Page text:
Mission: Dispensing Timely Justice Within the Rule of Law.
During 2000, many improvements were made across the district to improve the efficiency of the court system. More clerks and other personnel were trained in using the Unified Court Information System (UCIS) for case management and in the use of the ledger card module to support the financial needs of the county clerks of court. Much was also done preparing for the transition of the clerks to state employment on April 1, 2001. This affects the district's two largest populated counties, Ward and Williams. As can be expected with such a major change, the year ended with several still unanswered questions.
Progress was also made in case management. Although the number of open cases increased by about 250 from January 1999 to January 2000, those cases which were older than the established state time limits actually decreased (194 cases in October 1999 and only 140 cases in October 2000). The addition of an excellent law clerk for the district is one of several reasons for this improvement.
Improvements were made in the jury system in terms of the number of people brought in for jury duty and in payment for their service. The average number of people brought into the courthouse for each trial decreased from 30 in 1999 to only 27 this year. That equates to 135 fewer people required to report for jury duty. At year end the NWJD successfully completed testing a procedure which decreases the time between end of juror service and payment for that service. The test used the court's computer network to e-file the jurors' names and addresses to Bismarck from the court's jury computer program, saving time and chance of error. Thirty seven (37) jury trials were conducted this year, continuing a downward trend (43 jury trials in 1999, 44 in 1998).
On the technological front, the district has continued efforts to modernize its office equipment. The purchase of laptops allows the judges to travel with their virtual office whenever the need arises. To facilitate teleconferencing of court hearings, a new telephone system which ties into the courtroom sound system was purchased for the McKenzie County courtroom. The Williston district court phone system was further upgraded to include juvenile court (and in 2001, the clerk's office) and to add voice mail capability. A new, portable, video presentation system allows pictures, x-rays, and objects to be clearly displayed on a large screen TV in the courtroom. It also permits attorneys to present their own computer generated displays. Also successfully tested this year was the use of "real time transcripts" whereby a computer-generated draft transcript is created during a trial or hearing as the reporter types it out on the steno machine.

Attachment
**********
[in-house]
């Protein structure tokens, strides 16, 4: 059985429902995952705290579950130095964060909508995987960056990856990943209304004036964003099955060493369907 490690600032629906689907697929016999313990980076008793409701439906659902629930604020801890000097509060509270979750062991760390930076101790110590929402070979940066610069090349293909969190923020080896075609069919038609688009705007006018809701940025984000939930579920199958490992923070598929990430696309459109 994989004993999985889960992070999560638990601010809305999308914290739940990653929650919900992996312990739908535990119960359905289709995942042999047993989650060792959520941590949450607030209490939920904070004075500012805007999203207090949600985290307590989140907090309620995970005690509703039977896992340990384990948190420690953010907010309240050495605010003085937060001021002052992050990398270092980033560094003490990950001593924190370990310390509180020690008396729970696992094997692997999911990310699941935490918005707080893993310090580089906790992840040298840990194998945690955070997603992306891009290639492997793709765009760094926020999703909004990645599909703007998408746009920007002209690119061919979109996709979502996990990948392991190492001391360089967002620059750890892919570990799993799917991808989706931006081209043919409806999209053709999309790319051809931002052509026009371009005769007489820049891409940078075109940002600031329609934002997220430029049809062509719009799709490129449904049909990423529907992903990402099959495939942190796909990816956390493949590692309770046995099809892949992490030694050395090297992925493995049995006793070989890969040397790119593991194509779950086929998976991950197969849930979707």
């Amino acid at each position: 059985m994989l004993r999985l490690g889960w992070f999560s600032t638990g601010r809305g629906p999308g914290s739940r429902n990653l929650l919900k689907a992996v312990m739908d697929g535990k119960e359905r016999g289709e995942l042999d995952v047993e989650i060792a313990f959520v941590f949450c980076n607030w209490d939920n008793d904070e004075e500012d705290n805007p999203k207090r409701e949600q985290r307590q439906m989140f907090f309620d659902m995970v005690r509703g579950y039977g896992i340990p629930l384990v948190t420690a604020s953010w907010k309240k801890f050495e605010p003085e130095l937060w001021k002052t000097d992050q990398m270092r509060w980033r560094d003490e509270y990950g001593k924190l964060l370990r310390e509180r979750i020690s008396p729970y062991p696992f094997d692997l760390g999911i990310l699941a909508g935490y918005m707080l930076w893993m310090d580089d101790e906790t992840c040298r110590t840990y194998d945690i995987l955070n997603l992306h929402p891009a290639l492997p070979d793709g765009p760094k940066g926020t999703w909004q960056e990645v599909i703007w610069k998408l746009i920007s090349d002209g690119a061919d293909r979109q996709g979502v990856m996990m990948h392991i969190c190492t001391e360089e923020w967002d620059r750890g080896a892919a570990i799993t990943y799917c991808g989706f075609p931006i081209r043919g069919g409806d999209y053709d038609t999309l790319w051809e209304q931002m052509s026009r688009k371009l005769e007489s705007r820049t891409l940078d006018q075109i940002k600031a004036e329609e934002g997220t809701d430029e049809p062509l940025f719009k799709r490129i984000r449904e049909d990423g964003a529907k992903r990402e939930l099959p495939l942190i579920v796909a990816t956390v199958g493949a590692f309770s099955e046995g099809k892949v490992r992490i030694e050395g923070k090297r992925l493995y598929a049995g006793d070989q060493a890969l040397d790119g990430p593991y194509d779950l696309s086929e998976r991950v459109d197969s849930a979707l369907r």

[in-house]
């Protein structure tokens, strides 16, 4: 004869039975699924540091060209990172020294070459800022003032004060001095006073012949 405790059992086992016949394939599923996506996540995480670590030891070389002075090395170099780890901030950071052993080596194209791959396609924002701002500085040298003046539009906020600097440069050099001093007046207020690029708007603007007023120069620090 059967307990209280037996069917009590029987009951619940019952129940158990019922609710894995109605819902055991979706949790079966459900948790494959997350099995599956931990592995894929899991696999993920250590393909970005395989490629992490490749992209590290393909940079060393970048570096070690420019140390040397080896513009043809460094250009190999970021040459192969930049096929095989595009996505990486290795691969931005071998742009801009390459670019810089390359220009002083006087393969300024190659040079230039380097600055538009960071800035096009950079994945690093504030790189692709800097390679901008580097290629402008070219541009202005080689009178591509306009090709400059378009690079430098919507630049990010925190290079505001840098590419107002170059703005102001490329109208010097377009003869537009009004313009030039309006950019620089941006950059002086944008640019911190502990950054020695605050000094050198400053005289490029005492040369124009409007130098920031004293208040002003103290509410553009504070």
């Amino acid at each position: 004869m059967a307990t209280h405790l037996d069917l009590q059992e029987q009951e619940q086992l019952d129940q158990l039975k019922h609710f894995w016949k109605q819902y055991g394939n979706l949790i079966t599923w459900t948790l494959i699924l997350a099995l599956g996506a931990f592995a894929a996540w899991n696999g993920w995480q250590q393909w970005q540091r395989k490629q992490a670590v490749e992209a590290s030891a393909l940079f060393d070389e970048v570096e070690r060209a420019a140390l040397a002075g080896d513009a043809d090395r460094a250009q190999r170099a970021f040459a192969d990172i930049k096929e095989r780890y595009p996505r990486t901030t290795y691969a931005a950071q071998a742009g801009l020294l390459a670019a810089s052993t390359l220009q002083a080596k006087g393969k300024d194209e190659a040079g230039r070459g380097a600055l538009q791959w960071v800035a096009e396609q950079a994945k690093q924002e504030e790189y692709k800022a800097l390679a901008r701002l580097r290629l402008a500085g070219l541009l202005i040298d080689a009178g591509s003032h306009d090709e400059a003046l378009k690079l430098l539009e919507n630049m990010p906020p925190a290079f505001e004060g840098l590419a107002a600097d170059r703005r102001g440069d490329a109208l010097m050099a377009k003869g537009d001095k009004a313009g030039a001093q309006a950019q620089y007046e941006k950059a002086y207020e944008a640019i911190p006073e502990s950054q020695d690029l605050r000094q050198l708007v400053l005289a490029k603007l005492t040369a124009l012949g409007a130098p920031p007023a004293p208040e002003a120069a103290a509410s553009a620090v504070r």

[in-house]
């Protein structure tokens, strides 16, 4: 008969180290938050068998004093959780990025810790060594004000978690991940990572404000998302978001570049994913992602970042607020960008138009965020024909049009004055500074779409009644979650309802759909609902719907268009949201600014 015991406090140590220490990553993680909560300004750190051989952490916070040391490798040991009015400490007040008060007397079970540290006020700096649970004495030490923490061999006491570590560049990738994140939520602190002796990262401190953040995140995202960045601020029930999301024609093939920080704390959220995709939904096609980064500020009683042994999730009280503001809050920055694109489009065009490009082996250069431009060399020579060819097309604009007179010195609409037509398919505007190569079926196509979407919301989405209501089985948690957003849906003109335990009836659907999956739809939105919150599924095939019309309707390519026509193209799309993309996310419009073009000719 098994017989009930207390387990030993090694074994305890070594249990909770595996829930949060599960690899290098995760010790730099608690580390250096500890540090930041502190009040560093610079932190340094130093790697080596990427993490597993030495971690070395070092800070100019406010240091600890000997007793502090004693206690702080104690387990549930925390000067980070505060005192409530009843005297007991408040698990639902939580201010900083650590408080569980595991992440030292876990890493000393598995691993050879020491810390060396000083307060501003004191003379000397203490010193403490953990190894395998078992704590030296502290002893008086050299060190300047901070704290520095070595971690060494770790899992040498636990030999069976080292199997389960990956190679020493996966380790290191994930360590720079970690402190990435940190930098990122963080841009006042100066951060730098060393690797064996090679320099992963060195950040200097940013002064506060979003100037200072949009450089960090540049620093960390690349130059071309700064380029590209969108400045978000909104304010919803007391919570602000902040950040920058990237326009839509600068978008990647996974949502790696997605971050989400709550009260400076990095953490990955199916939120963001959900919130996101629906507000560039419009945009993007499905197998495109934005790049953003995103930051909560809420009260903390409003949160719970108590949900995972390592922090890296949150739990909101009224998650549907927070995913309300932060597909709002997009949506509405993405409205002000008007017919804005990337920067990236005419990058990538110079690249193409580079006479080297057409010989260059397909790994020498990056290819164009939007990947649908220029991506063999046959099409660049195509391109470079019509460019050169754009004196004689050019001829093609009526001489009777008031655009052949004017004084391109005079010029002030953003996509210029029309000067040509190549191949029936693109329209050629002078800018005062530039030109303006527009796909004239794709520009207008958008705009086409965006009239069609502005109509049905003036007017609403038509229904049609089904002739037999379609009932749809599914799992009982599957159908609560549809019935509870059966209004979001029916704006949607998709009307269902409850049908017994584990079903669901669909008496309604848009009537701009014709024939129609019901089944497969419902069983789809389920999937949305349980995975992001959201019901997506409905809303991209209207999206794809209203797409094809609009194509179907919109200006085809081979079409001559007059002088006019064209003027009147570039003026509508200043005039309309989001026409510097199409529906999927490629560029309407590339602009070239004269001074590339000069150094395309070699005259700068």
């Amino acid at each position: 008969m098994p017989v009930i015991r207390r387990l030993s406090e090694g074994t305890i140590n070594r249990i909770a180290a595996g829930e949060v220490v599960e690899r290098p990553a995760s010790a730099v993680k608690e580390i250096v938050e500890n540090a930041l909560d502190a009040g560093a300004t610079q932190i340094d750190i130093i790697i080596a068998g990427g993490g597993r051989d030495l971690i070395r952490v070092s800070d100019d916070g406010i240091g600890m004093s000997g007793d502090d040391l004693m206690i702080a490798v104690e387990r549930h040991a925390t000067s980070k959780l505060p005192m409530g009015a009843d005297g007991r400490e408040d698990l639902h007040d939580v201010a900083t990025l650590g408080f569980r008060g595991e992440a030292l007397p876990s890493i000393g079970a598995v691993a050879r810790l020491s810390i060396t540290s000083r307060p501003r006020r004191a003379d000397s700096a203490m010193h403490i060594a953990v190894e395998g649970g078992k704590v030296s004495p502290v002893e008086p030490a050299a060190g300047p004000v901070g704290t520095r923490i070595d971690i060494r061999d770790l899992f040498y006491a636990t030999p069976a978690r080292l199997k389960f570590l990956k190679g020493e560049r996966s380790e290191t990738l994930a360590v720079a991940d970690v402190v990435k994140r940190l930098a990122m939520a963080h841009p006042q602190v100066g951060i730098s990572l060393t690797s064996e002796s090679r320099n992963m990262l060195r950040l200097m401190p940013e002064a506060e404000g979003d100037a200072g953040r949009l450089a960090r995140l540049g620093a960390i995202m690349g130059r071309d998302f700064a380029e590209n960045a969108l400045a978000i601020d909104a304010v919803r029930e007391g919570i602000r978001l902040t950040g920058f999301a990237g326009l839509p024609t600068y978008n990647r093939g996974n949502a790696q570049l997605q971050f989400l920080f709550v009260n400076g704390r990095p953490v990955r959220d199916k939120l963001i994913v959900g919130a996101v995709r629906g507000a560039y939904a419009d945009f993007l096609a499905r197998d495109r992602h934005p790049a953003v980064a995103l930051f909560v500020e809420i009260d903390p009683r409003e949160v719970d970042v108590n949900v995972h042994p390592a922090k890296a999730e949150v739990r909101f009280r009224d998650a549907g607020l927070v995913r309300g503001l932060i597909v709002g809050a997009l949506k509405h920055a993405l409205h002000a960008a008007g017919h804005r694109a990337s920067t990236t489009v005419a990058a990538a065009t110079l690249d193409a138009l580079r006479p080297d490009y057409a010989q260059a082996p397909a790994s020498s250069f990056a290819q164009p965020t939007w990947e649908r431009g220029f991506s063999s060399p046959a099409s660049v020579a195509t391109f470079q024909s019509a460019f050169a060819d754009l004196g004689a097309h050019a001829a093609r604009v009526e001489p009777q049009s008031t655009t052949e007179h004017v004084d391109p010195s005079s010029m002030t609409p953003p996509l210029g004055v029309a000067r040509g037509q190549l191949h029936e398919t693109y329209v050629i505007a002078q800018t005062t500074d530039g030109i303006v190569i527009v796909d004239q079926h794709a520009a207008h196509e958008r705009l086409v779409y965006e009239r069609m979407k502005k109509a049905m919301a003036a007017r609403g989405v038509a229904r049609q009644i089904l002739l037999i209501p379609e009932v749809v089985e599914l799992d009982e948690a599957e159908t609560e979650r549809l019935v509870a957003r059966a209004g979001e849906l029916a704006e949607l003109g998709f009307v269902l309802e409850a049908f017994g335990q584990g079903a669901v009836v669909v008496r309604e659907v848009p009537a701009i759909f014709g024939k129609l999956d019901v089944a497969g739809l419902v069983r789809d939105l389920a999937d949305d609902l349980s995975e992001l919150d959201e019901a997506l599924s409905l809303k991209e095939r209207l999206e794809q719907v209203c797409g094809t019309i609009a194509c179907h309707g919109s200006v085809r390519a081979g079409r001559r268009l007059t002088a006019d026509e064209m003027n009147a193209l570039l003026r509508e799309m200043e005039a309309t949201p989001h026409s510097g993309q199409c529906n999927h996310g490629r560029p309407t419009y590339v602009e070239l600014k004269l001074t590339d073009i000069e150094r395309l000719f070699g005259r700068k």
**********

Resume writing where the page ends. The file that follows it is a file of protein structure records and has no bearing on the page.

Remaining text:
To help with the occasional lack of courtroom space in the Ward County courthouse, the juvenile hearing room was upgraded to a small court room. The elevated judge's bench increases the judge's safety and the formality of the room makes a greater impression on the juvenile offender. This will also be more useable for visiting judges to conduct small hearings.
Mission: To provide and promote rehabilitation services to delinquent, unruly, or deprived children in the least restrictive manner consistent with the protection of the public interest.
The district's judicial referee handles formal juvenile hearings, child support hearings, and protection & restraining orders, as well as small claims cases. Juvenile and support hearings are held in each of the four chambered cities; by the referee in Minot and by the chambered judges elsewhere in the district. Contracted attorneys provide juvenile indigent defense for juvenile cases, parental terminations, and guardian ad litem services.